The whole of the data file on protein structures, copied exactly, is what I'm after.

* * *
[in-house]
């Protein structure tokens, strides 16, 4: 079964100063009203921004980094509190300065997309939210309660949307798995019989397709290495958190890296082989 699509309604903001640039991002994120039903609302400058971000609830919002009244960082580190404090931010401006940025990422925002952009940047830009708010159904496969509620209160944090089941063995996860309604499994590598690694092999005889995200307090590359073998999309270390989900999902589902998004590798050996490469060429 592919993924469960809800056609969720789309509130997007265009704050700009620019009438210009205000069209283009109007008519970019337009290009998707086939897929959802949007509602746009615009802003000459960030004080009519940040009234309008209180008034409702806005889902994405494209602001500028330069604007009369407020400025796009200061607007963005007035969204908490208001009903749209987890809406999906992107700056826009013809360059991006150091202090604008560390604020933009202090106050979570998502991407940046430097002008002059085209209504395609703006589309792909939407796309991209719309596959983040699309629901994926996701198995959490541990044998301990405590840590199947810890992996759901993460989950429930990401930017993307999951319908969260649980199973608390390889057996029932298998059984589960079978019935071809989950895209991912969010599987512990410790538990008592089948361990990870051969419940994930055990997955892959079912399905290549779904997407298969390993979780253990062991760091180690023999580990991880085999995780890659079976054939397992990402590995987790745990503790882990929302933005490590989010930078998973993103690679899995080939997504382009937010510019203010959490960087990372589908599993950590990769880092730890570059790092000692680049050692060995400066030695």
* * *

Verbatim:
[in-house]
């Protein structure tokens, strides 16, 4: 079964100063009203921004980094509190300065997309939210309660949307798995019989397709290495958190890296082989 699509309604903001640039991002994120039903609302400058971000609830919002009244960082580190404090931010401006940025990422925002952009940047830009708010159904496969509620209160944090089941063995996860309604499994590598690694092999005889995200307090590359073998999309270390989900999902589902998004590798050996490469060429 592919993924469960809800056609969720789309509130997007265009704050700009620019009438210009205000069209283009109007008519970019337009290009998707086939897929959802949007509602746009615009802003000459960030004080009519940040009234309008209180008034409702806005889902994405494209602001500028330069604007009369407020400025796009200061607007963005007035969204908490208001009903749209987890809406999906992107700056826009013809360059991006150091202090604008560390604020933009202090106050979570998502991407940046430097002008002059085209209504395609703006589309792909939407796309991209719309596959983040699309629901994926996701198995959490541990044998301990405590840590199947810890992996759901993460989950429930990401930017993307999951319908969260649980199973608390390889057996029932298998059984589960079978019935071809989950895209991912969010599987512990410790538990008592089948361990990870051969419940994930055990997955892959079912399905290549779904997407298969390993979780253990062991760091180690023999580990991880085999995780890659079976054939397992990402590995987790745990503790882990929302933005490590989010930078998973993103690679899995080939997504382009937010510019203010959490960087990372589908599993950590990769880092730890570059790092000692680049050692060995400066030695």